The back-end of a website is the part hidden from view of regular website visitors, behind the scenes, if you will. The back-end enables the front-end experience, handling the information structure and applications.
The back-end is the part of the computer system or application that is not directly accessed by the user, typically responsible for storing and manipulating data.
Think about the front-end as part of the iceberg above the water. It’s what the user sees -- the sleek-looking site. The back end is the rest of the ice; it cannot be seen by the end user, but it is the most fundamental element of a web application. The back-end runs on the server, or, as it’s often called, “server-side”.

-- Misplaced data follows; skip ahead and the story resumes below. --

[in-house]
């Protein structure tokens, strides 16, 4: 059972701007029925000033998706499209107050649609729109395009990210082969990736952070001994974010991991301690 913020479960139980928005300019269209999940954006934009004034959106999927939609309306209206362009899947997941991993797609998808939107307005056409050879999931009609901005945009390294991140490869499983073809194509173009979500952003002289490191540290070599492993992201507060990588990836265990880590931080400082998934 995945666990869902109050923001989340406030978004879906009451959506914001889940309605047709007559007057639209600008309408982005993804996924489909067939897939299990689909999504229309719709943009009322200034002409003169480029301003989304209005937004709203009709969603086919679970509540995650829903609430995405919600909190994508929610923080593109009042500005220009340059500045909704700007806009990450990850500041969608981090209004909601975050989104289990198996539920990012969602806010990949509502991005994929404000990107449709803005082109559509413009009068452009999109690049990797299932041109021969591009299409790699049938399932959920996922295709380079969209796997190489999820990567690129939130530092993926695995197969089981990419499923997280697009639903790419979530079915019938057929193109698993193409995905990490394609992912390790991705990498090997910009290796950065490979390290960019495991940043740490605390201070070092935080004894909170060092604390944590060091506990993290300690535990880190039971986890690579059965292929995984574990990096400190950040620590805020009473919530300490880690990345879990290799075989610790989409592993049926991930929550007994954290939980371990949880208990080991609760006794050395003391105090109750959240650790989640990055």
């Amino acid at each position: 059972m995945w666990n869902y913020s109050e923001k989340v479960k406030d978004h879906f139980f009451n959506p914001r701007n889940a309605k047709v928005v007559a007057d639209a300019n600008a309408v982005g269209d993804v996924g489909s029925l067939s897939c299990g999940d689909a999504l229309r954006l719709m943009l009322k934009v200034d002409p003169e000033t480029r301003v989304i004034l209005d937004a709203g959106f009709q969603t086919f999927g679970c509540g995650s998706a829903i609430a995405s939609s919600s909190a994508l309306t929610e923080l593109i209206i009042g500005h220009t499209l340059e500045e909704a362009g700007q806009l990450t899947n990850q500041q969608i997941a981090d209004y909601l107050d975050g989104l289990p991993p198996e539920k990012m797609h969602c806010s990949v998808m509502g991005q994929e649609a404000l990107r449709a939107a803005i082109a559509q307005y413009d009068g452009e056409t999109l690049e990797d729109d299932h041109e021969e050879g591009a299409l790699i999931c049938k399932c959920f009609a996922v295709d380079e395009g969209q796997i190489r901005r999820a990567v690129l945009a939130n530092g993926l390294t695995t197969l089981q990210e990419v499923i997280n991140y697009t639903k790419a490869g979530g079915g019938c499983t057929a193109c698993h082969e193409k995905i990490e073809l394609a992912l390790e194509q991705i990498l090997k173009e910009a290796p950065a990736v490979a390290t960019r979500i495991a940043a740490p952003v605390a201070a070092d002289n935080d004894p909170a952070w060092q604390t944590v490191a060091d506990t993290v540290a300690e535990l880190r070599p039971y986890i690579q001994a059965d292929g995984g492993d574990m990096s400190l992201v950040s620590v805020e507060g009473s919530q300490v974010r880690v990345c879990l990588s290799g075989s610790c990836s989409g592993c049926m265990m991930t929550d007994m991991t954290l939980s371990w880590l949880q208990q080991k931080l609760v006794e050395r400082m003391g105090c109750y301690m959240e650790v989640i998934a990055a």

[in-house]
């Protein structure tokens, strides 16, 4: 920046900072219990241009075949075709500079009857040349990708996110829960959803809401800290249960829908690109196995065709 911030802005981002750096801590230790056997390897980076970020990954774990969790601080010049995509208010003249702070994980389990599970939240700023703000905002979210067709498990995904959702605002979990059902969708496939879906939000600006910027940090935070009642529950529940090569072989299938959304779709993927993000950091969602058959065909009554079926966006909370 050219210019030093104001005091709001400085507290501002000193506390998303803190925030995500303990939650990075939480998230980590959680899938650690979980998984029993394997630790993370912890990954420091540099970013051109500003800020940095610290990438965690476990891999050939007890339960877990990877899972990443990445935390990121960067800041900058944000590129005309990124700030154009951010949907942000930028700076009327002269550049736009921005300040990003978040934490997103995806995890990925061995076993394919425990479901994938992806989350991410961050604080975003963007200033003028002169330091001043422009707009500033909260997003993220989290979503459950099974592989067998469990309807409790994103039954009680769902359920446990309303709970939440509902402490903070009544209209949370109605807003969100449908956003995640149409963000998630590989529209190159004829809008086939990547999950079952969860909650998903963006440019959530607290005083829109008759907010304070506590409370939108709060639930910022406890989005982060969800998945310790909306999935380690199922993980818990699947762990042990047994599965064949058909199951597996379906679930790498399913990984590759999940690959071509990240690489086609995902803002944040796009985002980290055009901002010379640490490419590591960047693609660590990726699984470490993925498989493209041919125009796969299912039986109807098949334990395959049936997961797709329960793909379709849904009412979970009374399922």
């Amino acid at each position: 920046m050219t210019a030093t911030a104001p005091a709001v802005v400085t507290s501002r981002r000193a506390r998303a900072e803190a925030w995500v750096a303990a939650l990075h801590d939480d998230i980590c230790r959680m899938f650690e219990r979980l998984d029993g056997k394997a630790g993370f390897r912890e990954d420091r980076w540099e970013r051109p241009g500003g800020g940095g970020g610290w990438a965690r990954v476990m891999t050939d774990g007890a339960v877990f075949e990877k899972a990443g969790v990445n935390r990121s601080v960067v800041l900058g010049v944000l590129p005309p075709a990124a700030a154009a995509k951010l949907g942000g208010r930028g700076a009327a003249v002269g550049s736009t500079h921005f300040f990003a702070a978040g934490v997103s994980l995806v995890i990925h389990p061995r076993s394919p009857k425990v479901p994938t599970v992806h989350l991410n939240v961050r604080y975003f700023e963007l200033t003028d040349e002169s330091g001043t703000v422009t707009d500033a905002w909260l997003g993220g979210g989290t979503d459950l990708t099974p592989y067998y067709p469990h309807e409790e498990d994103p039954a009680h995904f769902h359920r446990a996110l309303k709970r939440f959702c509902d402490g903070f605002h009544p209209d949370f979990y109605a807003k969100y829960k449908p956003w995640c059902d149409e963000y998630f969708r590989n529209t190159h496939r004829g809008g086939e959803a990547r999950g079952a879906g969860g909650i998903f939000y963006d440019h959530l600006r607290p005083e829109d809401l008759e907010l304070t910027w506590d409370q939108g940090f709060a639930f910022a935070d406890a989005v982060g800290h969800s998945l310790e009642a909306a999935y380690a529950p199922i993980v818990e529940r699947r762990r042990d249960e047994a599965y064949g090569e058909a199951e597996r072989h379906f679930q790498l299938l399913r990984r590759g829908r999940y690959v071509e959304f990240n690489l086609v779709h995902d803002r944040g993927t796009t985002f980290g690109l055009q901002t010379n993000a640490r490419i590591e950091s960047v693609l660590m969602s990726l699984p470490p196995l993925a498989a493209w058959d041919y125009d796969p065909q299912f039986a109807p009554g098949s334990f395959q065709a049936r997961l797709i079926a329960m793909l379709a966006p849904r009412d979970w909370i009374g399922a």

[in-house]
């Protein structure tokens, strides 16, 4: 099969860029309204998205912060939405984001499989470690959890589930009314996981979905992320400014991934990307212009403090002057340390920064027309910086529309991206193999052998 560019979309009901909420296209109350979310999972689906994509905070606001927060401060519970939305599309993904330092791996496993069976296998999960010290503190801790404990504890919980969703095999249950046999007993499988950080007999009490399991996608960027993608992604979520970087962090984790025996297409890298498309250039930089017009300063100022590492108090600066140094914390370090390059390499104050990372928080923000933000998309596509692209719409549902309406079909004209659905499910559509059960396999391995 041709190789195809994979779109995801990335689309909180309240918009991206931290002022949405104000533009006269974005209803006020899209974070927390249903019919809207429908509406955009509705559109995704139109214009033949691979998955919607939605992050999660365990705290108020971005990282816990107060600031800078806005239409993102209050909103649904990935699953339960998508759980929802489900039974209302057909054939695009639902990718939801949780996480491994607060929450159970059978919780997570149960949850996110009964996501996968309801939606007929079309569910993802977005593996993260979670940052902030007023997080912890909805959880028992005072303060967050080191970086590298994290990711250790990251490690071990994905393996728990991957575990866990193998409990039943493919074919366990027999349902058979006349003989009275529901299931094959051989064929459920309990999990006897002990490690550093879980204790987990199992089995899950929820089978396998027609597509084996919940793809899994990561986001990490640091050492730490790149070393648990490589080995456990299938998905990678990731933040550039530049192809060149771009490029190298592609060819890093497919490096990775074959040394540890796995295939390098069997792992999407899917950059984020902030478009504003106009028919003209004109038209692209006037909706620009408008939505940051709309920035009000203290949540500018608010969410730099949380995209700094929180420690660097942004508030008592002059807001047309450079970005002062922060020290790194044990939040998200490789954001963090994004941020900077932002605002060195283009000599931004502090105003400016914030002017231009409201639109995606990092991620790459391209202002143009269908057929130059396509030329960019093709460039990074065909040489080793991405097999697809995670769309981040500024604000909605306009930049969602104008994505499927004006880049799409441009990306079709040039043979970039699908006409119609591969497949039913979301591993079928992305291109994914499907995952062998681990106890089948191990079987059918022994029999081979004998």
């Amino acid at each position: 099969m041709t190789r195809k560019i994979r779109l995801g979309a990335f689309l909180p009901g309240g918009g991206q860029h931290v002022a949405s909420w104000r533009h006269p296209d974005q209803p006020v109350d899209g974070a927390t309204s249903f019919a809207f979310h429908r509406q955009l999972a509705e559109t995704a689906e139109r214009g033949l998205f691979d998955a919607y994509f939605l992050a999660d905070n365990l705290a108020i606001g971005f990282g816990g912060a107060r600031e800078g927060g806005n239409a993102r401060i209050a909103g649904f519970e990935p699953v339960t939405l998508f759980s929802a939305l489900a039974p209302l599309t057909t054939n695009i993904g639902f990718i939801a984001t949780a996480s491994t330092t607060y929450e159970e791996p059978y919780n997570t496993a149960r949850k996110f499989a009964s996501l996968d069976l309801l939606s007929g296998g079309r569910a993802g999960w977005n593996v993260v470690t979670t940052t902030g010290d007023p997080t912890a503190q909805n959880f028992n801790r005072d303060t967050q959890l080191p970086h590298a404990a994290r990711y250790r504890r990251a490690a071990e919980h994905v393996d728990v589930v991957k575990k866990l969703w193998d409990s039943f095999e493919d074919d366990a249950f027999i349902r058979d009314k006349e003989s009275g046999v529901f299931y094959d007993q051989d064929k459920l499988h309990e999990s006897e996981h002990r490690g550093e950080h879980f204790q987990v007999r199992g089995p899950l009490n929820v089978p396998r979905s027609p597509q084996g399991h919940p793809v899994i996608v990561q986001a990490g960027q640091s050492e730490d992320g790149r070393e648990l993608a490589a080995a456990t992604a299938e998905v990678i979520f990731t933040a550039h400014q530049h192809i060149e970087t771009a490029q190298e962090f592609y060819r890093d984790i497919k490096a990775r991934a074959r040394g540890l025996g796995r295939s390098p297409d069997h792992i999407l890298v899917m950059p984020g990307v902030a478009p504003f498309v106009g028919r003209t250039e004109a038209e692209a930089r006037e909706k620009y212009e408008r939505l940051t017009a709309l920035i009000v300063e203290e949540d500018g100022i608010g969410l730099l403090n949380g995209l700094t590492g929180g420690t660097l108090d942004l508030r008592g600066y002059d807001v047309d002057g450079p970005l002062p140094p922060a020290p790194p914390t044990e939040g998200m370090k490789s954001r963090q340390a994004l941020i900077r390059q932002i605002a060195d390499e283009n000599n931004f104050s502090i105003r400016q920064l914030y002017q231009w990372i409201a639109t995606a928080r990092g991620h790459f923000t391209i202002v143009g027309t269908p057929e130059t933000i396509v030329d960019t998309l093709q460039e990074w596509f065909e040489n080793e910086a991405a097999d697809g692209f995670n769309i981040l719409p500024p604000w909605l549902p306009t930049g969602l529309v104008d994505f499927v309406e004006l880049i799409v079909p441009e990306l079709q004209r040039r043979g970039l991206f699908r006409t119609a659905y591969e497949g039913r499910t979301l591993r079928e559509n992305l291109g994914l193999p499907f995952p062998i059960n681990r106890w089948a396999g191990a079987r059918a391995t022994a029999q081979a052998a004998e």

This is where we as developers manage the complete website, and where all changes to the finished site are made.
Back-end development is required to create a dynamic site. A dynamic site is a one which is constantly changing and updated in real-time. Most sites are dynamic sites, as opposed to static sites.
Facebook, Google Maps and this blog are all considered dynamic sites. Blogs are dynamic sites, since their content is constantly changing and updating. A dynamic site requires a database to work properly.